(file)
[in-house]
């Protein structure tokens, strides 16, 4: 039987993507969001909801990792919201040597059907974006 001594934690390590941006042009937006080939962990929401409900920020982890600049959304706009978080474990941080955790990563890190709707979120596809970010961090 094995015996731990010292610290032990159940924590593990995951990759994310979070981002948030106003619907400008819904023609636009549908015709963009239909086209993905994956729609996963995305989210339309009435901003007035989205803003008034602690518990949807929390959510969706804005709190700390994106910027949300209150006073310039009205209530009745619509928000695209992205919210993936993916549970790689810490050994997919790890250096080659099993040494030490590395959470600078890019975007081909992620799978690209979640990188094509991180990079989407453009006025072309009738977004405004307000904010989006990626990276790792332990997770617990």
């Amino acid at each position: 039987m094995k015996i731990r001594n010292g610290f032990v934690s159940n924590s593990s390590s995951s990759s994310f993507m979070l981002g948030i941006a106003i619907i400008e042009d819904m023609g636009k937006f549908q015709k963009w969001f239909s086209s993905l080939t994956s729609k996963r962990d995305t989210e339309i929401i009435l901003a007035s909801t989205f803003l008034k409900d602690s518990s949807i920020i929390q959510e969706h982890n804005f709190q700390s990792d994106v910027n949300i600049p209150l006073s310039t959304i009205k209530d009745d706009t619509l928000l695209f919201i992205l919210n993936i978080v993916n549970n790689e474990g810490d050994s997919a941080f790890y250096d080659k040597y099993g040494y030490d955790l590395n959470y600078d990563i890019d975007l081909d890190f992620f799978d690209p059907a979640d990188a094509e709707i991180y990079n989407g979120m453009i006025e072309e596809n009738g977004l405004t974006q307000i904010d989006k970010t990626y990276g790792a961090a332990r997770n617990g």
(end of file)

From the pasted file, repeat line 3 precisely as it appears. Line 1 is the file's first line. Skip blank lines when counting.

């Amino acid at each position: 039987m094995k015996i731990r001594n010292g610290f032990v934690s159940n924590s593990s390590s995951s990759s994310f993507m979070l981002g948030i941006a106003i619907i400008e042009d819904m023609g636009k937006f549908q015709k963009w969001f239909s086209s993905l080939t994956s729609k996963r962990d995305t989210e339309i929401i009435l901003a007035s909801t989205f803003l008034k409900d602690s518990s949807i920020i929390q959510e969706h982890n804005f709190q700390s990792d994106v910027n949300i600049p209150l006073s310039t959304i009205k209530d009745d706009t619509l928000l695209f919201i992205l919210n993936i978080v993916n549970n790689e474990g810490d050994s997919a941080f790890y250096d080659k040597y099993g040494y030490d955790l590395n959470y600078d990563i890019d975007l081909d890190f992620f799978d690209p059907a979640d990188a094509e709707i991180y990079n989407g979120m453009i006025e072309e596809n009738g977004l405004t974006q307000i904010d989006k970010t990626y990276g790792a961090a332990r997770n617990g």